Author Topic: What combination of changes would it take for you to prefer Roth over pretax?  (Read 3333 times)

ender

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I'm curious what change(s) people would need to see in the tax code in order for Roth to become preferred over pretax 401k/IRAs/etc for people aspiring for early retirement.

It seems like the benefits are impactful enough that it would require multiple changes in order to make them a better option - the subject comes up here often of "roth vs traditional?" and one of the often quoted reasons to do Roth is "what if..." scenarios.

To me, it would take multiple changes in order to make it better to do my Roth 401k vs pretax (other than my marginal tax rate dropping low enough during contribution years or phasing out of the deductible IRA range). And most of those changes would cripple most Americans.


mathjak107

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see my answer i posted to a  similar thread earlier .today

"   depending on your situation the roth will likely be the winner for many reasons and all have little to do with final tax brackets .

first off so much in retirement is income linked .  everything from getting ss taxed  to what you pay for medicare premiums are linked to your magi .

if you retire earlier then medicare age getting an aca subsidy is income linked .

you have no rmd's to deal with . rmd's can be a disaster when one spouse dies and the other has to file single tax wise .

once rmd's start if you reinvest that money  all gains and distributions are forever taxed .  roths are never taxed and remain tax free long after rmd's are taxed on gains .

but the biggest factor few look at are your average long term tax bracket .

most of us have careers that ramp up over decades to the higher brackets .    folks make the mistake of just looking at their final years and going in retirement we will be in a lower bracket tax wise . but that is wrong . it is your total career average that matters and roths can leave you with as much as 20%  more spendable income even if brackets stay the same .

it is only certain careers like doctors , lawyers , bankers , etc where you start out in the highest brackets that would not benefit as much from a roth .

now that i retired  i realize i made a big mistake shying away from roths  and now it t is not about whether taxes go up or not when you retire . it is all about the things linked to your income when you retire and how painful rmd's can become .

at this point conversions offer little help . . in fact convert to much and you can find your medicare premiums tripled .

se sold an asset 2 years before medicare and retiring . since medicare goes back 2 years to determine income we got a 300% increase

MustacheAndaHalf

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One early retirement approach suggests saving in pre-tax during the income years, and then converting to Roth during the early retirement years.  Essentially it's shifting pre-tax money to a lower tax year, and then letting it be taxed.  With that in mind, there isn't so much a preference as a role to play: pre-tax defers tax, and converting to Roth lets taxes be paid in a low tax bracket.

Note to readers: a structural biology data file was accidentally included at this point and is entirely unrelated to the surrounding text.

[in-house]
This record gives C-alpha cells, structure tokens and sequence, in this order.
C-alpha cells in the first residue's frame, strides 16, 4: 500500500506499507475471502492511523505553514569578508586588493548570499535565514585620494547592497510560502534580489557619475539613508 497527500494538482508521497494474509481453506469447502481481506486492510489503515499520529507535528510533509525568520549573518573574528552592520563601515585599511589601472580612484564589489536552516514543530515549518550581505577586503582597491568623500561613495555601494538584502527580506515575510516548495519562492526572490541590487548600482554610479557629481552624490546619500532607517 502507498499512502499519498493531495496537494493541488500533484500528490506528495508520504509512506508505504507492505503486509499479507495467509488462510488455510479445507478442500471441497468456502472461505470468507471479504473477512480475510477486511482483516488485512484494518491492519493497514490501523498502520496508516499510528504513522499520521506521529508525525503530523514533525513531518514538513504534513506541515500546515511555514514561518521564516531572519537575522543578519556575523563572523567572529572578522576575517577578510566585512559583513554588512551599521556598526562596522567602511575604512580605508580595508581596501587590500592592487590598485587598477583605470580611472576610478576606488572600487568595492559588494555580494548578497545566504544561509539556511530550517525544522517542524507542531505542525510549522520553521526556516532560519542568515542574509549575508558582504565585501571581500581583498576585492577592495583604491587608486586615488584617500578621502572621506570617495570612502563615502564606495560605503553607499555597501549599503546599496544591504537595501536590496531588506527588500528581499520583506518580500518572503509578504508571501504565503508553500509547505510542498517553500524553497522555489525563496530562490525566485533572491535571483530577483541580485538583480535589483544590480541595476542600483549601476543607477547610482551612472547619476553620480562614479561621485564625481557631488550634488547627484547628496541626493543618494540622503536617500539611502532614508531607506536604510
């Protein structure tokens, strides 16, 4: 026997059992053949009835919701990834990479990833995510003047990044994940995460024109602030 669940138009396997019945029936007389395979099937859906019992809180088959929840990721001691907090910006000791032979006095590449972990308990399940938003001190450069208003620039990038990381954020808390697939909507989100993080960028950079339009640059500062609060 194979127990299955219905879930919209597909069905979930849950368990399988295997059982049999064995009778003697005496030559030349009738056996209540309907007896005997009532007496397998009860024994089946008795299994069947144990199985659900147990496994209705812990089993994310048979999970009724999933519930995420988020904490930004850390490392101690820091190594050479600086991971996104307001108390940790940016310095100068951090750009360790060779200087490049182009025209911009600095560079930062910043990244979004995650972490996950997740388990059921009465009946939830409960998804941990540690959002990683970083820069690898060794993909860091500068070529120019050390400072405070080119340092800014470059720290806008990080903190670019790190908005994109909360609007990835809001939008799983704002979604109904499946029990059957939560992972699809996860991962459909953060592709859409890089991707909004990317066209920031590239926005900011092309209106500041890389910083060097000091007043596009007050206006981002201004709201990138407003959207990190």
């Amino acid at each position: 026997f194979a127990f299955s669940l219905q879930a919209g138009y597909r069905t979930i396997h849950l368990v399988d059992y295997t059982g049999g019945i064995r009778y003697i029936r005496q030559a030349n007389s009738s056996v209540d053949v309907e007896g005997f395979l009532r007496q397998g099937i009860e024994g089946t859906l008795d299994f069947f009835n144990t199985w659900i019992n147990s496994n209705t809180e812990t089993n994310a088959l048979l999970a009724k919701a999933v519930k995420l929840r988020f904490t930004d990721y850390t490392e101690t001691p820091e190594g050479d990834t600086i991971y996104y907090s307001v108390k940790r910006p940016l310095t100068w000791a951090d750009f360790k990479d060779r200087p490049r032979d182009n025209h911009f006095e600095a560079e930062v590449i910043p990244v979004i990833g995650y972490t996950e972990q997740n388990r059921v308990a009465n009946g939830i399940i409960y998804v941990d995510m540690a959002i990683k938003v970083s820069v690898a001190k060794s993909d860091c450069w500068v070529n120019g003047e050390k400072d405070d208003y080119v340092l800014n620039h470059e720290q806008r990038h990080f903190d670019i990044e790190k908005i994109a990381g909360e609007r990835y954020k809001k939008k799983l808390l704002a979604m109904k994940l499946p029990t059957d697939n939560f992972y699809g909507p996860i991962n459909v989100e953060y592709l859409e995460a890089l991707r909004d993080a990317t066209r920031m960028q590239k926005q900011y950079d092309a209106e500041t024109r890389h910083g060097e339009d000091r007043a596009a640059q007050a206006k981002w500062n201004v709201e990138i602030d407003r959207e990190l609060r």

mathjak107

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providing you can convert enough without ruining a zero capital gains bracket you might need  to utilize or you can fill up the 15% bracket if rmd's will be at a higher rate .

but keep in mind , medicare goes back two years when you start medicare . convert over to roths and if you convert to much you can see a whopper of a premium increase .


there is nothing like doing roths when you are younger and first ramping up in income over the early decades .

ender

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providing you can convert enough without ruining a zero capital gains bracket you might need  to utilize or you can fill up the 15% bracket if rmd's will be at a higher rate .

but keep in mind , medicare goes back two years when you start medicare . convert over to roths and if you convert to much you can see a whopper of a premium increase .


there is nothing like doing roths when you are younger and first ramping up in income over the early decades .

... what? How old are you when you are you planning on retiring? 

mathjak107

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i am retired . i retired at 62 .  but keep in mind when doing roth conversions "early in retirement "  that once you hit 65  they go back 2 years to determine your income  for setting your medicare premium ..

if your magi with the roth conversions hit certain milestones you can pay a lot for premiums for every year you do a conversion that increases you beyond the thresholds.

we sold some commercial lease rights in 2014 before we retired and my wife who is older then me was not on medicare yet nor retired . she started medicare in 2015 . .

well for 2016 we got a notice our medicare premiums were being raised 300% because of the magi levels we hit in 2014 .

so if you have conversions to do , be careful how much you convert when it is added to your other income .

« Last Edit: July 23, 2016, 05:04:49 PM by mathjak107 »

ender

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... ok, you also realize that most people here are planning on retiring in their 40s, right?


mathjak107

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didn't we all  ,  ha ha ha  . i hoped to but on the way a funny thing happened . a wife and kids .

if you are planning that young why bother with conversions , unless your income is that  high , do a roth .   you still likely want to keep your magi as low as you  can regardless of age if you retire . you still may want aca subsidy's , medicaid  , etc .  depending on your time line they may get in the way .

having a zero capital gains bracket that is free and available to use and not filled with conversion money or taxable distributions  is another plus .


« Last Edit: July 23, 2016, 05:39:48 PM by mathjak107 »

sparkytheop

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I'm not sure (I've always done a traditional and just opened a Roth this year, only partially funding it), but my son is 18, likely won't pay any taxes this year and very minimal next year, so I'm having him put $1k to $2k into it, then $10/week after that.  With him starting at 18, he can put just a little away and have a big payoff later.  As he gets older and makes more money, he can open a traditional as well, taking advantage of both.